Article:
So, in a move that will surprise no one at all, CNN’s Anderson Cooper informed the world, via a letter to the Daily Beast’s Andrew Sullivan, that he is gay.
I find myself feeling about Cooper’s revelation the way I did about Ellen DeGeneres’ similar revelation years ago, namely: each of these people waited until they were a) household names and b) millionaires many times over before making public comings-out. On balance, I can’t say that either DeGeneres’ or Cooper’s statements aren’t a good thing, for the same reason it’s worthwhile to put a political bumper sticker on your car during election season. The reason one does such a thing is not to be a bandwagon-jumper or a fanboy, but (especially if the candidate one supports is an underdog in one’s community) to send up a flare to other supporters of that candidate, letting them know they’re not alone. The public coming out of a major media figure like DeGeneres or Cooper has value, ultimately, for the same reason – because it shows young (or even older) gay people who may be struggling with the decision to come out that there are more of “their team” out there in the public than perhaps it might appear.
But it’s this same reason that makes such a declaration by these public figures (only after they’re already well-established) a good thing only on balance in the long view. Because, while it’s unquestionably positive having having Anderson Cooper or Ellen DeGeneres available as signposts for young gay people who often desperately need positive role models or even just a sense of belonging, it’s equally undeniable that there were also gay youths in 1995 or 1989 who would’ve benefitted from knowing the same thing about these two particular people.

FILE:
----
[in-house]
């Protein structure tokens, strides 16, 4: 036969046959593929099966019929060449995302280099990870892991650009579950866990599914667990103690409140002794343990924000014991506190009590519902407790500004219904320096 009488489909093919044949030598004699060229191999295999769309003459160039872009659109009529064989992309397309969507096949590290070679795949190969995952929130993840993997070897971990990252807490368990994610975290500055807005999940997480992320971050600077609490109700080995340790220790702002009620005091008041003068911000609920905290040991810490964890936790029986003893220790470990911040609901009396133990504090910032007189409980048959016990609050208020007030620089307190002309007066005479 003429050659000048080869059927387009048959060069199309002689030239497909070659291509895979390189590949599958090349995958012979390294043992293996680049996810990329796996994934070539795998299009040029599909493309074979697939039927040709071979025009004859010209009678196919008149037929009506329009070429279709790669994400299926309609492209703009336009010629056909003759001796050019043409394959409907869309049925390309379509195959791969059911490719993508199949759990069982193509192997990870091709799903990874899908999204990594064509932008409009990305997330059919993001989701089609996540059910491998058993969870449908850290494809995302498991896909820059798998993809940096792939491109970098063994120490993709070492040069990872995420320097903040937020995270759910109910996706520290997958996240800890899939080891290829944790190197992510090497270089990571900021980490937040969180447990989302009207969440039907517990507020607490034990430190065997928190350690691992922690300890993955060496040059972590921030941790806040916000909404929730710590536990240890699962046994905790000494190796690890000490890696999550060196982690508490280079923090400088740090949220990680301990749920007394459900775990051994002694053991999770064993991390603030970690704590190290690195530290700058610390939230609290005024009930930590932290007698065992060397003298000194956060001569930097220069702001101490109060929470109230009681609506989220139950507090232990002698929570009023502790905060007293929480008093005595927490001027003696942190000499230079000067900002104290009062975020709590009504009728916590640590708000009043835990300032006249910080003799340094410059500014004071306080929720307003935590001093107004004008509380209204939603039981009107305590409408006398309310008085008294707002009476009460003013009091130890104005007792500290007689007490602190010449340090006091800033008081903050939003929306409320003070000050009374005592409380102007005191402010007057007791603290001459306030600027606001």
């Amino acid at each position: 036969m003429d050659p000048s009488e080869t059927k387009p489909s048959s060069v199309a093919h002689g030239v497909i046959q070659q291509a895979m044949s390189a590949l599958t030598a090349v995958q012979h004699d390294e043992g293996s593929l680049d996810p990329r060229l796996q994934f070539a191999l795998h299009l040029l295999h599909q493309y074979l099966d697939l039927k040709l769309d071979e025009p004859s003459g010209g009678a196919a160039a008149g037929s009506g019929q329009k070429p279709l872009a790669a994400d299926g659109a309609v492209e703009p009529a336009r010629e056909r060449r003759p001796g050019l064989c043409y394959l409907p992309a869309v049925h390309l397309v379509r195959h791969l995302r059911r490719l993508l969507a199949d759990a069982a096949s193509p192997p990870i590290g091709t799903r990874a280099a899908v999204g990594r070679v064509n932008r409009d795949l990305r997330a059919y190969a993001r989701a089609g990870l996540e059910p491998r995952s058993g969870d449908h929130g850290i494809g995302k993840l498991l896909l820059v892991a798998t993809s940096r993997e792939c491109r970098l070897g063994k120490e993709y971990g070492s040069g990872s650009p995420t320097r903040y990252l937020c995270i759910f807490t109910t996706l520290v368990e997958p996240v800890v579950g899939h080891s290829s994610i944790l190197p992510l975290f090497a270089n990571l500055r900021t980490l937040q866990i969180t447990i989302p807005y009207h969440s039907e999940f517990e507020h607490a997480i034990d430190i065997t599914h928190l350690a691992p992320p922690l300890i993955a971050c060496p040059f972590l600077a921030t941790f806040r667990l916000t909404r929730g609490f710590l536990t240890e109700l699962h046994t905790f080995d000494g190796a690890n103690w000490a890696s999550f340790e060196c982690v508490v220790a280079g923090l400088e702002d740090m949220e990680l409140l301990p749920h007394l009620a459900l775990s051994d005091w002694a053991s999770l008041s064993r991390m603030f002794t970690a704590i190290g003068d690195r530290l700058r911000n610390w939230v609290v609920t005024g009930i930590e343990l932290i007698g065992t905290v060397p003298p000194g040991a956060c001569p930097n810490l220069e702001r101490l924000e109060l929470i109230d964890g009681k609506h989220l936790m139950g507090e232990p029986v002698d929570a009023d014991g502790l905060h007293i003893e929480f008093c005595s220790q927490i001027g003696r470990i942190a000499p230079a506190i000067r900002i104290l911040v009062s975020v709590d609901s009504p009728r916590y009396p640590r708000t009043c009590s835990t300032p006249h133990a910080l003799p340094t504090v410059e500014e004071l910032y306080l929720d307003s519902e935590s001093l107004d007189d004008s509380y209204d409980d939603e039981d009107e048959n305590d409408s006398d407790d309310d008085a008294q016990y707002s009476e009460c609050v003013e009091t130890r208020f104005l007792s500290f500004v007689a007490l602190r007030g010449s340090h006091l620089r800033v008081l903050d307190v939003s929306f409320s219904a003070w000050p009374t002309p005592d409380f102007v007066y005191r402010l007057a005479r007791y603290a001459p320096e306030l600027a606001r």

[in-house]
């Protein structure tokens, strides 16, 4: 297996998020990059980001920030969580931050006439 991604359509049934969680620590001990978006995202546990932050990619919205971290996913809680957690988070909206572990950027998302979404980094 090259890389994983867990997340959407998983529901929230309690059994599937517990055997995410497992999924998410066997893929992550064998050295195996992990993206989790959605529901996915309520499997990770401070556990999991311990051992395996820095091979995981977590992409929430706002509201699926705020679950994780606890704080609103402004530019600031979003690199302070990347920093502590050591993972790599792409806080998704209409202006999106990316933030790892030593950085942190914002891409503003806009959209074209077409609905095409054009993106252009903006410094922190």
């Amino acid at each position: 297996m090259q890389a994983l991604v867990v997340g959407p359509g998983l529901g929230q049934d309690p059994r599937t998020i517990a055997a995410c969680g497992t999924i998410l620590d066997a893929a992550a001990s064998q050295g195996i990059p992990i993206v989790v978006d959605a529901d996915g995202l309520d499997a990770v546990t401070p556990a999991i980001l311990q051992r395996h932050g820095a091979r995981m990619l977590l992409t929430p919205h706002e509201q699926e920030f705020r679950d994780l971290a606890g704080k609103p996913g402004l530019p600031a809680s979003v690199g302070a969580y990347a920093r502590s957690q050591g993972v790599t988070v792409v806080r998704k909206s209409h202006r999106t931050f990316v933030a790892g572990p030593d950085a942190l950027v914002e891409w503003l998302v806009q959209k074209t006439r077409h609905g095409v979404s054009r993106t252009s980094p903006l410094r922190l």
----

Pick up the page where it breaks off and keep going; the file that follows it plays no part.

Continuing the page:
I hate to be the bad stink at a party here, but even as a straight man with no personal experience with coming out, I just don’t find it particularly brave of very successful public figures like Cooper or DeGeneres who both have said they’ve known their whole lives (essentially) that they were gay, waiting until they were more secure, financially and socially, than most people – gay OR straight – will ever be in their lives, before coming out publicly. Like I said: on balance, a good thing…but zero points for heroism, example-setting or risk-taking for the cause.
Today, the Chairman of the Joint Chiefs – Admiral Mike Mullen (a Bush appointee), came out unambiguously in Senate hearings in favor of repealing the Clinton-era policy of Don’t Ask, Don’t Tell, governing our country’s policy on gay men and women serving in the armed forces.
Then there was Senator McCain’s response.
Honestly, you want a definition of political hack, opportunist, windsock – look no further than Abe Simpson John McCain:
McCain, Hardball, October 2006: